Shoes and cold states (Michigan, Alaska, Canada and so on)

Discussion in 'Classic Menswear' started by the_sulks, Oct 28, 2012.

  1. gsugsu

    gsugsu Senior member

    Messages:
    894
    Likes Received:
    111
    Joined:
    May 9, 2008
    In and out of a vehicle or for a short walk I wear a derby boot with Ridgeway sole irrespective of temperature if I am wearing a suit or odd jacket.
     


  2. benjclark

    benjclark Well-Known Member

    Messages:
    60
    Likes Received:
    3
    Joined:
    Mar 12, 2012
    Location:
    Omaha, Nebraska
    When it gets very cold, safety becomes much more important. When it hits that -40 and lower, it's time to bust out the military surplus bunny boots they issue to guys pulling duty in the arctic. I found mine NOS still wrapped up USMC from 1950.
     


  3. bboysdontcryy

    bboysdontcryy Senior member

    Messages:
    1,321
    Likes Received:
    227
    Joined:
    Feb 15, 2010
    Location:
    London
    

    Definitely if it becomes uncomfortable, I wouldn't recommend it, but I've always managed to get by with my Redwings and thick socks on 5 degrees F (-15 C) days.
     


  4. the_sulks

    the_sulks Senior member

    Messages:
    251
    Likes Received:
    4
    Joined:
    Apr 24, 2011
    
    Out of the vehicle. Trudging long distances.
     


  5. the_sulks

    the_sulks Senior member

    Messages:
    251
    Likes Received:
    4
    Joined:
    Apr 24, 2011
    
    Right now what I'm trying to do is to buy some burgundy or oxblood warm shoes with the fur inside for cold weather. The task seems to be impossible as I see only black or brown colors around.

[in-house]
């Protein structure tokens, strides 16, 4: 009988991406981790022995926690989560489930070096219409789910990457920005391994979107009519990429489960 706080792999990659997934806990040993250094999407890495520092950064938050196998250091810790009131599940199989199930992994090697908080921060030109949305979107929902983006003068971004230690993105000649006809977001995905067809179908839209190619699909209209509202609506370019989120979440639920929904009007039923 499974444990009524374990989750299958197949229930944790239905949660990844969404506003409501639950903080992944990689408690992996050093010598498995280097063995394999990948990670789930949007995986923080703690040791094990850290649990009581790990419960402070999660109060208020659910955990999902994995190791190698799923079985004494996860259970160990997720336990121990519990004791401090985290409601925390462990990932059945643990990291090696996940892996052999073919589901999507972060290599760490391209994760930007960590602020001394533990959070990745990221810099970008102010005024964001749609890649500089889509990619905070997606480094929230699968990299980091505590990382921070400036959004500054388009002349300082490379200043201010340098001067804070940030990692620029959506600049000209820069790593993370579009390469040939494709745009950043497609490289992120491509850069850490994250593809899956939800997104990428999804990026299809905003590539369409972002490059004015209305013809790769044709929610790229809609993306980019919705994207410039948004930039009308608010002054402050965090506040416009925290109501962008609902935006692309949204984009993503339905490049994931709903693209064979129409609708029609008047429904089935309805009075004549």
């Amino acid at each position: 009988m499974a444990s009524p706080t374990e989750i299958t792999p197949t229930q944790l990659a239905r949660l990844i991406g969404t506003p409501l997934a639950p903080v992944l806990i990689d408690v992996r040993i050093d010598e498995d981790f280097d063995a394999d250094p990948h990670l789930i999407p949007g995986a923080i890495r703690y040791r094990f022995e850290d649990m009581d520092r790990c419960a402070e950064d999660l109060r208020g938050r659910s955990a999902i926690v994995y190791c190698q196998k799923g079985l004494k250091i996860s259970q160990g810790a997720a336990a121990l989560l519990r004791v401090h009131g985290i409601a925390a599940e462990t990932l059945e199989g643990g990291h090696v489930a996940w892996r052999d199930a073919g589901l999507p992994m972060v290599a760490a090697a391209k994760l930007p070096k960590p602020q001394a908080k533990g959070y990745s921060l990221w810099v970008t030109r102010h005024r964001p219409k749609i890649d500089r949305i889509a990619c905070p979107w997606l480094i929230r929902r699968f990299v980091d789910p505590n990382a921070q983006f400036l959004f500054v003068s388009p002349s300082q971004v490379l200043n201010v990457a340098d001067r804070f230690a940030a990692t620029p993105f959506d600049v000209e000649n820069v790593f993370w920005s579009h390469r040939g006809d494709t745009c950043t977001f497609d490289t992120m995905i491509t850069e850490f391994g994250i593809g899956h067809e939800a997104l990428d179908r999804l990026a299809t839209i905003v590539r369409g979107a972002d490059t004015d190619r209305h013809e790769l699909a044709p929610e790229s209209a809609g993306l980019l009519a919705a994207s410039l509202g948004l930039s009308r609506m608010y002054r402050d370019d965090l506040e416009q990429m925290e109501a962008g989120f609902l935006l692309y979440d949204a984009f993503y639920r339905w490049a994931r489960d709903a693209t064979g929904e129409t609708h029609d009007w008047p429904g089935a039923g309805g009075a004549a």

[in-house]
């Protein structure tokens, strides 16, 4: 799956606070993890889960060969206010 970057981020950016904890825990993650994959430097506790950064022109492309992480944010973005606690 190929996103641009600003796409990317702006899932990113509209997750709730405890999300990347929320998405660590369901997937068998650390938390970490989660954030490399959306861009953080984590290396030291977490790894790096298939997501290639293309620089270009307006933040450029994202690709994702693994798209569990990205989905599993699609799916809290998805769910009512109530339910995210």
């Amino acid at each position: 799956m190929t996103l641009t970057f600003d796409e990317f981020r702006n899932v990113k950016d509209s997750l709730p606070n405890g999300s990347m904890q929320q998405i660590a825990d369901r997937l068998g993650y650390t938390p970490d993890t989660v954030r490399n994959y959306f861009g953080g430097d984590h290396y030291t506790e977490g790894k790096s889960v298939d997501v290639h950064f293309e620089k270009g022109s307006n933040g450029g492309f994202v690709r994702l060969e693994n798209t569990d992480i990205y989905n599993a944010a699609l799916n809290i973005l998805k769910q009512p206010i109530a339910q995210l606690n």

6. House

    House Well-Known Member

    Messages:
    52
    Likes Received:
    0
    Joined:
    Nov 3, 2012
    When it's that cold you wear valenki. Buy some galoshi to wear over them if it's a wet cold or dirty in the city.
     


  7. gsugsu

    gsugsu Senior member

    Messages:
    894
    Likes Received:
    111
    Joined:
    May 9, 2008
    For below zero conditions where I am trudging through snow I wear a form of valenki though more structured. A filzstiefel or felt boot. Goodyear storm welted, Vibram sole, leather boot with wool felt shaft. Can also get them shearling lined. Good to about -30 Celsius. You can extend the comfort range by using different types or combinations of wool felt or shearling insoles. I wear Diemme but there are many makers that do them including Ludwig Reiter.

    Fritzl says traditional winter boot for Austrians is a black scotch grain Norweger on Vibram with or without shearling lining.

    I think Edward Green does a shearling lined Galway. Can't remember if it is on a Ridgeway or Dainite. Also can't remember if it is RTW or MTO. Good combination of form and function but you would not wear them inside.

    Beyond -30 I wear a Steiger mukluk which has the wool felt liner like a Sorel boot but is far lighter. You can go up in size and width to add additional liners and felt and/or shearling insoles. This boot will serve you well if you are outside all day in frigid temperatures or walking to the arctic circle. Not so good for wearing around town with your suit.

    At some point, style does go out the window when it is extremely cold.
     


  8. Claghorn

    Claghorn Senior member Dubiously Honored

    Messages:
    10,092
    Likes Received:
    21,482
    Joined: